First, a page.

What do individual employees need to know about meaning?
People are increasingly turning to work as a source of meaning. They expect their jobs to fill them with passion. They expect to find their one-true calling at work. But the truth is, only one-third of people see their work as a calling, according to research by Yale's Amy Wrzesniewski and her colleagues. And that's ok: Just because we don't all feel burning passion toward what we do doesn't mean we still can't find meaning in the work we do. In other words, there's a midway point between feeling like your work is a calling and feeling like your job is just a job. The way to find meaning in your work is by harnessing what I call the four pillars of meaning at work: belonging, purpose, transcendence, and storytelling. For belonging, a study of hospital cleaners by Wrzesniewski, Jane Dutton, and Gelaye Debebe shows how little moments of connection between staff make employees feel like their work is more meaningful. To build more purpose at work, (1) connect your day-to-day tasks to the larger goal of the organization (like helping clients or healing the sick) or to your own larger goals (growth, learning) and (2) adopt a service mindset. That is, remember how what you do serves others, whether it's your clients or your family whom you are supporting.
In terms of innovation and creativity—and generally getting the best out of employees—how does meaning fit in?
If people feel unmotivated at work, burned-out, existentially empty, like what they do doesn't matter, they are not going to be in the proper frame of mind to be innovative and creative. In my research for my book The Power of Meaning, I found that people were able to be the most creative and innovative when the work they were doing was meaningful to them. Also, the pillars can help people tap into their reserves of innovation and creativity. Storytelling is all about seeing old facts in new ways, i.e. interpreting the data in new and different ways. And transcendent experiences can realign the way we think to open up new avenues of thought that lead to innovation and creativity.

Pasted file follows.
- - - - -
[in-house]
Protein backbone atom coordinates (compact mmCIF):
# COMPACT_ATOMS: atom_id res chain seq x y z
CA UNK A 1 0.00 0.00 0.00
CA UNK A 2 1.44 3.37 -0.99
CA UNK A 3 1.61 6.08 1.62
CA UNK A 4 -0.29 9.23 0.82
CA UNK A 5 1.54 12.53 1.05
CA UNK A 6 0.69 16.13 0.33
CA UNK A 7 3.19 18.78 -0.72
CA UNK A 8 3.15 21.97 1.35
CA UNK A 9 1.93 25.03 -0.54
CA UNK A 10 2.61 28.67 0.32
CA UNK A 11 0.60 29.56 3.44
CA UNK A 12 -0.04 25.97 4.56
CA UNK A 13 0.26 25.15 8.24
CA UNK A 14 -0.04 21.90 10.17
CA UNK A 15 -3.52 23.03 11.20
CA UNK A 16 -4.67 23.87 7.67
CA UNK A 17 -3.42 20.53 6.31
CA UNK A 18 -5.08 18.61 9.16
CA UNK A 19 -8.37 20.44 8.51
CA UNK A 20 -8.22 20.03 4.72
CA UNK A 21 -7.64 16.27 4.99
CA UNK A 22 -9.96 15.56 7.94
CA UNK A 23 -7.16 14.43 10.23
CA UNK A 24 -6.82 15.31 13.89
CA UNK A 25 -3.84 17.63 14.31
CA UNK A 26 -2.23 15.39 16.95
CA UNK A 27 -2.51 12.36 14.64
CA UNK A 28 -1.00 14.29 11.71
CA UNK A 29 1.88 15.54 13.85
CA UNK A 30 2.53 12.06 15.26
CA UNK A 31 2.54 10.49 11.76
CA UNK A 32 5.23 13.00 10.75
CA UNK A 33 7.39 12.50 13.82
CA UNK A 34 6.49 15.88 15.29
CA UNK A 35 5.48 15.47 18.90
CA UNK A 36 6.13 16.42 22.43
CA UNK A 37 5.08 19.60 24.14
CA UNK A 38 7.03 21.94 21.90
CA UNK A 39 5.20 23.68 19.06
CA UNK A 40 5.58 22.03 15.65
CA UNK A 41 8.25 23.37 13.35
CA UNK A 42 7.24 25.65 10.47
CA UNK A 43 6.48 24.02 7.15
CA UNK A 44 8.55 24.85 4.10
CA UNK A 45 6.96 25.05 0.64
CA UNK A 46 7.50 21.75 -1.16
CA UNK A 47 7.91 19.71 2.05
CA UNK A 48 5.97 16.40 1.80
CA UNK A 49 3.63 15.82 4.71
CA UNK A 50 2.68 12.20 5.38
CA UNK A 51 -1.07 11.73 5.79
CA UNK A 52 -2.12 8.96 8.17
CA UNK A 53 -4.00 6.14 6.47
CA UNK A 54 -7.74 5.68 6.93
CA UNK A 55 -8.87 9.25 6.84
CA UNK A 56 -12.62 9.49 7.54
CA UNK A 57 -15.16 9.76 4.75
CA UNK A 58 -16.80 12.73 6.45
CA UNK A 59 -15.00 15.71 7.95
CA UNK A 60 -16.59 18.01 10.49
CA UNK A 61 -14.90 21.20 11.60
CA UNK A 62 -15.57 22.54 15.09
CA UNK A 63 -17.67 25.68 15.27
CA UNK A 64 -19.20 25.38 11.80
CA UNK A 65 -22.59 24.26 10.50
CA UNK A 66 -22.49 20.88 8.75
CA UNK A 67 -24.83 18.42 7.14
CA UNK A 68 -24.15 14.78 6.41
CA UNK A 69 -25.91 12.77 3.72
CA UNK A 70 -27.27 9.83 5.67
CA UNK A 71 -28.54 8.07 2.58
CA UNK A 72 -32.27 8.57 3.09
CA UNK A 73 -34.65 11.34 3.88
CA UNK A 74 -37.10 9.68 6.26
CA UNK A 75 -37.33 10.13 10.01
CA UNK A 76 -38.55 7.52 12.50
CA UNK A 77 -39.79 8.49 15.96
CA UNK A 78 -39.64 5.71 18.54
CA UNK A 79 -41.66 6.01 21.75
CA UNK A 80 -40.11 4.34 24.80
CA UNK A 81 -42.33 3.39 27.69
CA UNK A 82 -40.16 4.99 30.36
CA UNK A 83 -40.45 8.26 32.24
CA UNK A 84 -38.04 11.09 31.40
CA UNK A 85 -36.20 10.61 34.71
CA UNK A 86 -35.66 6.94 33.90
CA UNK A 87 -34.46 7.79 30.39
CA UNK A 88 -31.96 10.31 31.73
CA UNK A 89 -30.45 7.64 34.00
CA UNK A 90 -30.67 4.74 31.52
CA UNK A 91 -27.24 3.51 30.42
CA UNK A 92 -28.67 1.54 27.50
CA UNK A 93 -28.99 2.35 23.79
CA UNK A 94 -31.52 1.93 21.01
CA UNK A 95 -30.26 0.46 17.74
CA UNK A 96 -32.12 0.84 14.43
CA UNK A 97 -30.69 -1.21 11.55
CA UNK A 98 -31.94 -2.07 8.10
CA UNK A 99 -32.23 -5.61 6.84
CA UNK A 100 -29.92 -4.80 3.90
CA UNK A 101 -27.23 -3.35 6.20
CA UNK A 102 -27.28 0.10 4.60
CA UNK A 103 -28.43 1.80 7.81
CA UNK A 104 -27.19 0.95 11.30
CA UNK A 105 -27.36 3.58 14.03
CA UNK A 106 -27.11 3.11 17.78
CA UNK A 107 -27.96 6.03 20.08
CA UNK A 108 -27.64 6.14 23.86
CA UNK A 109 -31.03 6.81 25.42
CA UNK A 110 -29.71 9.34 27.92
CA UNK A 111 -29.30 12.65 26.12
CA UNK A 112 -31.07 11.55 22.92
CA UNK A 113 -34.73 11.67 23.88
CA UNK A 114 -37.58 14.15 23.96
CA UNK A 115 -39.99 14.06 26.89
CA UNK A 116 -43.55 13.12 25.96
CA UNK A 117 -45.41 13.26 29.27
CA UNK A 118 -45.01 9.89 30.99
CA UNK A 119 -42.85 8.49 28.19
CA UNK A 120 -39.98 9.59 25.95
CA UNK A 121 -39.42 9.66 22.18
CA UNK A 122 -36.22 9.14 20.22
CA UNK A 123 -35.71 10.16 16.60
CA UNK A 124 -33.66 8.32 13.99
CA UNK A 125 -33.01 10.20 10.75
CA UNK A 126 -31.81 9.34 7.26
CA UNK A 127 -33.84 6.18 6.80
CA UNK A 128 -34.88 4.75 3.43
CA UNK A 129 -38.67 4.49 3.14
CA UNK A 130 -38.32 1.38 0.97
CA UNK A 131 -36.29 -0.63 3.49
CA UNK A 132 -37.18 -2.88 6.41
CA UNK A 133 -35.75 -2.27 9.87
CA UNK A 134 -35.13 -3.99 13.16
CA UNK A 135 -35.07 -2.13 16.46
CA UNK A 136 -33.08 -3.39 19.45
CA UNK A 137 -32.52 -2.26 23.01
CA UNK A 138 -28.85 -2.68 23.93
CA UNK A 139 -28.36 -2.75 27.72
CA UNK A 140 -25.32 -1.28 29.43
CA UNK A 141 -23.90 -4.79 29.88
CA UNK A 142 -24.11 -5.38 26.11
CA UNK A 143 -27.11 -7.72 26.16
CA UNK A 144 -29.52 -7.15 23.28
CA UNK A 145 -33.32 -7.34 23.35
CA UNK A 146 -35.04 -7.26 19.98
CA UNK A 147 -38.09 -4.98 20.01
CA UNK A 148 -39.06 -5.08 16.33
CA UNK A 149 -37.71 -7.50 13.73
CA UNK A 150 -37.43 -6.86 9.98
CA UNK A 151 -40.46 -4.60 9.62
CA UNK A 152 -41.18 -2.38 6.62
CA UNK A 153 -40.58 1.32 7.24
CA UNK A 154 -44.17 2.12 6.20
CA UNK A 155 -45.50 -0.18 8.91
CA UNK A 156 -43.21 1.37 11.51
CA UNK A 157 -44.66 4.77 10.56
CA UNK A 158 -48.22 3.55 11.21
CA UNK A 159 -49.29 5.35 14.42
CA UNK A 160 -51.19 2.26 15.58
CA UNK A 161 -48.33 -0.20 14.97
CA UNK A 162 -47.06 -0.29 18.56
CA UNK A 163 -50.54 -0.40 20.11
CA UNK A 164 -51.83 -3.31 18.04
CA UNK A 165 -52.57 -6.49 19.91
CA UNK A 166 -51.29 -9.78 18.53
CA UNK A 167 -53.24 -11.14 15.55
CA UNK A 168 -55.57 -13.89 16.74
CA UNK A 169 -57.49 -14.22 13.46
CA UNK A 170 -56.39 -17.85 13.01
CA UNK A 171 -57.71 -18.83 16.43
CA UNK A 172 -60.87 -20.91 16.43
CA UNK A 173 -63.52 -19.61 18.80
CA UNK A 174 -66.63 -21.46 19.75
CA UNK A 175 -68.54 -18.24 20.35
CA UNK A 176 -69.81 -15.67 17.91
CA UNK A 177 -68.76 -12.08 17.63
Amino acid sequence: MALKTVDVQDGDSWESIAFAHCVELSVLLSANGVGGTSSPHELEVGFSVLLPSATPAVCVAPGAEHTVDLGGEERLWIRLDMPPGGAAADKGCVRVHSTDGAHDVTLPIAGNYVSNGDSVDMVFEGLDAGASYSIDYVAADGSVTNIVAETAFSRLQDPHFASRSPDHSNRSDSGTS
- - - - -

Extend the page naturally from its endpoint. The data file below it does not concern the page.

What is it you want to leave each employee thinking about differently?
I want them to feel empowered to craft meaning for themselves in their work, no matter what they do or where they work. Some people think that you have to work at a certain place or in a certain job to find meaning, but the truth is that we can find meaning in nearly any role we're in, depending on the mindset we adopt. With the stories and research I present, I want to give employees the tools to adopt a meaning mindset in their work.
To book Emily Esfahani Smith for your next event, contact The Lavin Agency, her exclusive speakers bureau.